Shares of ExxonMobil Corporation (XOM -3.13%) fell 5.1% on Feb. 2. While a lot of the market's attention was on the 2.1% and 2.5% drop for the S&P 500 and Dow Jones Industrials on the day -- the worst single-day for both indices in nearly a year -- ExxonMobil suffered its worst single day since 2011.
The biggest driver for ExxonMobil's bad day was a fourth-quarter earnings release that left analysts and investors wanting. On the surface, its $8.4 billion profit might look good, but almost $6 billion of that was a one-time benefit related to the Tax Act, the federal tax legislation passed in late 2017 lowering the corporate income tax rate. Adjusting for this one-time non-cash gain, ExxonMobil reported $0.88 per share in profits, well below the $1.03 were looking for.
The lower tax rate will provide a recurring boost for ExxonMobil going forward, but the substantial gain the company recorded in the fourth quarter is far higher than what the company will actually realize in future quarters under the new tax law, so investors pay attention to the adjusted results.
But a big part of the story investors shouldn't ignore is that the company's oil production declined in the fourth quarter, falling 130,000 barrels, or 3.2%, with a lot of that decline in North America. Actually, U.S. production fell by 244,000 barrels, with growth in other areas offsetting some of those declines. The company has started to reprioritize its U.S. production recently, having announced before earnings that it would invest $50 billion in the U.S. over the next five years.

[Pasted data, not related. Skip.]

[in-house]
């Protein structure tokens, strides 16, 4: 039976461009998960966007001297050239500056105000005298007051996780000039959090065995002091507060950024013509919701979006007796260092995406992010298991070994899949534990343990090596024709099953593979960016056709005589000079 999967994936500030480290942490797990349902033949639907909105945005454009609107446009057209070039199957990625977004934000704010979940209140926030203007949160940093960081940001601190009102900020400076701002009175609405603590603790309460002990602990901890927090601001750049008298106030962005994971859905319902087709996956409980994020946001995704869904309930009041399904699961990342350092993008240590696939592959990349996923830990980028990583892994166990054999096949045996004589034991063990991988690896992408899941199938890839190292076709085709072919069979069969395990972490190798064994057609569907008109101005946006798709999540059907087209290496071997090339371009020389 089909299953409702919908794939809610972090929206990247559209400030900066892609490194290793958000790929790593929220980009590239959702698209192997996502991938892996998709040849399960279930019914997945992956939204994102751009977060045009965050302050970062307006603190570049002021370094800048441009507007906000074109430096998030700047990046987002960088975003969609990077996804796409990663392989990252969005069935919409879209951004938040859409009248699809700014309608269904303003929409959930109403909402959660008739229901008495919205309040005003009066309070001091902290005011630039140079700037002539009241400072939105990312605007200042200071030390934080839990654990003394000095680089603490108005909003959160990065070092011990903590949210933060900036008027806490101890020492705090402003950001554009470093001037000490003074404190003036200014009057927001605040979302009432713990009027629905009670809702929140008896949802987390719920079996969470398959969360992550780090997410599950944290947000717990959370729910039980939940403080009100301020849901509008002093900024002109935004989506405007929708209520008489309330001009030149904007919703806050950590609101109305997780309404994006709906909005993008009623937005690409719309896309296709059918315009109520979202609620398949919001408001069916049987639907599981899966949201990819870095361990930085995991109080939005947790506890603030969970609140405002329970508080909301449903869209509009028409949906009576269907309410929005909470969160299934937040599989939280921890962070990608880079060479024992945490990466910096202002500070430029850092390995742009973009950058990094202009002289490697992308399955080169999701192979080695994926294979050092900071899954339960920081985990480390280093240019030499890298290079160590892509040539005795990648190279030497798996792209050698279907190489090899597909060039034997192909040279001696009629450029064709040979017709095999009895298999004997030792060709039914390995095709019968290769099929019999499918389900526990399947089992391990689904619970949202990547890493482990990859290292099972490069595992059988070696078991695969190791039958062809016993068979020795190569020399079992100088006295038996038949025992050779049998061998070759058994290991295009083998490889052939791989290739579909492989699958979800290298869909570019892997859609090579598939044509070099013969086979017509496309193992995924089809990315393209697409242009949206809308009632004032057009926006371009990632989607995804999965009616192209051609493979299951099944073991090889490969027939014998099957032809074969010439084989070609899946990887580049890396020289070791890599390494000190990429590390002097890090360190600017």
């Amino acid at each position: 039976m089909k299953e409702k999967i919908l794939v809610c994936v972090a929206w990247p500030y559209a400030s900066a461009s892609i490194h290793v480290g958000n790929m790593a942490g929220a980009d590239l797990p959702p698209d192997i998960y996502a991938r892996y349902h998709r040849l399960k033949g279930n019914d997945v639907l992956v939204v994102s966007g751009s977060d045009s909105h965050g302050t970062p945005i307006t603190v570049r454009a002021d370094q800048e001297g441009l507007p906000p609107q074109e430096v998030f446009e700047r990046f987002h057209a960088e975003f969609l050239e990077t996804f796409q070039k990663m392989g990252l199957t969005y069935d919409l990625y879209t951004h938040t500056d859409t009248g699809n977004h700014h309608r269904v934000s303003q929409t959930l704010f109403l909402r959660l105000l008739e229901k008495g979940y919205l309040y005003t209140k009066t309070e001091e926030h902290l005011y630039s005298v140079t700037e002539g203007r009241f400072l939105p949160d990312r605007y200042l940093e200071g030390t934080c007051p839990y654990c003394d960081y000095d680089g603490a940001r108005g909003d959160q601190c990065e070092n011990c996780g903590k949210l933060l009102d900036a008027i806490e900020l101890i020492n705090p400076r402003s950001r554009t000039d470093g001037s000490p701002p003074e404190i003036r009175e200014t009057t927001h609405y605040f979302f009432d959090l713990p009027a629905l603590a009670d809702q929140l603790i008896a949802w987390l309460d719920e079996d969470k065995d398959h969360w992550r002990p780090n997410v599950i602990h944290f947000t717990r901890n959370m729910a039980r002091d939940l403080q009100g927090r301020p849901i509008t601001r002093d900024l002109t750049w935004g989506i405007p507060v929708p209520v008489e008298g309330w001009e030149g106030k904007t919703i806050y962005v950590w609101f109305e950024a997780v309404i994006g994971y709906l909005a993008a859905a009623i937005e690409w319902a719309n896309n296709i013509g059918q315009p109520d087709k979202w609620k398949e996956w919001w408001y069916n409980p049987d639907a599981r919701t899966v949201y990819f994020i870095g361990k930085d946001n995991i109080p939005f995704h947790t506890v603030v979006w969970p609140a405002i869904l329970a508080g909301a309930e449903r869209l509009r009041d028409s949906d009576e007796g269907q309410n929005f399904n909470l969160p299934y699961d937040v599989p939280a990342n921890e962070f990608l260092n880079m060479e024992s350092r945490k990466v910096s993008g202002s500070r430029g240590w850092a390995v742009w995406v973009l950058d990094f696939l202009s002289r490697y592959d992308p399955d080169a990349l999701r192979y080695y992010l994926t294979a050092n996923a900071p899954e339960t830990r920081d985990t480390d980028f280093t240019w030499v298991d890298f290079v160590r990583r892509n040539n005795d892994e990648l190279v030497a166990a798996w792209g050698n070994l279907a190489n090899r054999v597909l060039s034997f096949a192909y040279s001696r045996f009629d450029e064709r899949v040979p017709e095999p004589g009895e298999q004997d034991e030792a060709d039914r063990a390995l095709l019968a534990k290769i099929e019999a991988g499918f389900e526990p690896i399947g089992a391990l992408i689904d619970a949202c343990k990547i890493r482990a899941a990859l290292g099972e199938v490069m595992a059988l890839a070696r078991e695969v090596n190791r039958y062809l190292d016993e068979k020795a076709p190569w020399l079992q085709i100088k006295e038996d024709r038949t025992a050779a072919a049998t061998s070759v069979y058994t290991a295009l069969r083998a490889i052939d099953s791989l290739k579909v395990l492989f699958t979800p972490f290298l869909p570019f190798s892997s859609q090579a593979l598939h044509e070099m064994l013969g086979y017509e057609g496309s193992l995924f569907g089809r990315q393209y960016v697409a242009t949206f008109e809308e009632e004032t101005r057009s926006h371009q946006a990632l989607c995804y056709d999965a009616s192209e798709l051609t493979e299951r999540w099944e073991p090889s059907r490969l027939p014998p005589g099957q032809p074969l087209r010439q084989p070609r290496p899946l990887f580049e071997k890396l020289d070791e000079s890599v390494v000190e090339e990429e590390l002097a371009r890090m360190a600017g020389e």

It hasn't been a great past few years for ExxonMobil investors. Shares are down 20% from the 2014 peak (also the all-time high), and have been soundly beaten by the rest of the market at just about every turn over the past decade:
And while they're up 32.5% in total returns from the low point in mid-2015, the S&P 500 has delivered 54% in total returns over the same period.
So, what does it all mean for the future? It's hard to say. Historically, ExxonMobil has delivered some of the best returns on capital and assets in the energy industry, but it seems its scale isn't delivering for investors as it has in the past. At the same time, it represents an intriguing value, particularly with its plans to reignite growth in the U.S., and the boost to its bottom line that the Tax Act will provide.
I'm not ready to count the biggest of the Big Oil players out just yet, but I do think there are better investments in the energy sector today, starting with Royal Dutch Shell (RDS.A) (RDS.B). Shell may not be as cheap, but its growth plan is working and it yields a 47% higher payout on its dividend (5.3%, versus 3.6% for ExxonMobil).
My suggestion is to keep ExxonMobil on your watchlist for now, and take a closer look at Shell with money you want to invest now. If ExxonMobil can stabilize its production and start growing earnings and cash flows again, it may be worth buying. It's just not there today.